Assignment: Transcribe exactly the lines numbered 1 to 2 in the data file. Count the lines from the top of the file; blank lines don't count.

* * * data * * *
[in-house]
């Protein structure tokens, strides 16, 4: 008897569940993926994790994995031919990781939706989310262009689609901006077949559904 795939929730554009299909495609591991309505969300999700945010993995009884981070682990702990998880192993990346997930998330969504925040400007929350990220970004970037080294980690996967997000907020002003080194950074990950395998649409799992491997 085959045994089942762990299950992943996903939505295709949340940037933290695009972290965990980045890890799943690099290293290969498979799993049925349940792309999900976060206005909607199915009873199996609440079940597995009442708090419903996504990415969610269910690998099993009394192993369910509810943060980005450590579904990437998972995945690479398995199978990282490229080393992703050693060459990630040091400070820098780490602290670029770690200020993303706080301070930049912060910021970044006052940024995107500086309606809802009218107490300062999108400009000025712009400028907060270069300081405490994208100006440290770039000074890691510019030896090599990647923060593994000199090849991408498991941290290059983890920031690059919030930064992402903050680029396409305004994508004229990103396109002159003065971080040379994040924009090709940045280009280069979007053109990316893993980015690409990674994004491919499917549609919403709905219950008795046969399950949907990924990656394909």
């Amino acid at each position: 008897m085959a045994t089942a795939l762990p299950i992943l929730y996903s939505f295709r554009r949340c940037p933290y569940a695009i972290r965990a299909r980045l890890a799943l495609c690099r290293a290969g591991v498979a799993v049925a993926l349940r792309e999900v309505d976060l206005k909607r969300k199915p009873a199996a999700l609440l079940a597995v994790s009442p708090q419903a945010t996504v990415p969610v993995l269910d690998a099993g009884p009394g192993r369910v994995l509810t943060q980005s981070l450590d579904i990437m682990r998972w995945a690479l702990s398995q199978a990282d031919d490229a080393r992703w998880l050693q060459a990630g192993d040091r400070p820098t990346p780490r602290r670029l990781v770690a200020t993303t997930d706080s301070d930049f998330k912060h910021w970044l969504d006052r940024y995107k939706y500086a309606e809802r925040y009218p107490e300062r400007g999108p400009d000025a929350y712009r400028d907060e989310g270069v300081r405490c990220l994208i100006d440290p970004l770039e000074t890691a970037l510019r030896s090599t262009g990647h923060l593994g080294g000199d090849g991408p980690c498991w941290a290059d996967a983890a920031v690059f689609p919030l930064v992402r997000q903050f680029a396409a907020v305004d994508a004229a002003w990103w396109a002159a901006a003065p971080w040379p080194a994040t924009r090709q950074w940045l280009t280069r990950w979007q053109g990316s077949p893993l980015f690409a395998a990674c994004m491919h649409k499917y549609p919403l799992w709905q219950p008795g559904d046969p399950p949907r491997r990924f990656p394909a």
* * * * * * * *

[in-house]
């Protein structure tokens, strides 16, 4: 008897569940993926994790994995031919990781939706989310262009689609901006077949559904 795939929730554009299909495609591991309505969300999700945010993995009884981070682990702990998880192993990346997930998330969504925040400007929350990220970004970037080294980690996967997000907020002003080194950074990950395998649409799992491997 085959045994089942762990299950992943996903939505295709949340940037933290695009972290965990980045890890799943690099290293290969498979799993049925349940792309999900976060206005909607199915009873199996609440079940597995009442708090419903996504990415969610269910690998099993009394192993369910509810943060980005450590579904990437998972995945690479398995199978990282490229080393992703050693060459990630040091400070820098780490602290670029770690200020993303706080301070930049912060910021970044006052940024995107500086309606809802009218107490300062999108400009000025712009400028907060270069300081405490994208100006440290770039000074890691510019030896090599990647923060593994000199090849991408498991941290290059983890920031690059919030930064992402903050680029396409305004994508004229990103396109002159003065971080040379994040924009090709940045280009280069979007053109990316893993980015690409990674994004491919499917549609919403709905219950008795046969399950949907990924990656394909």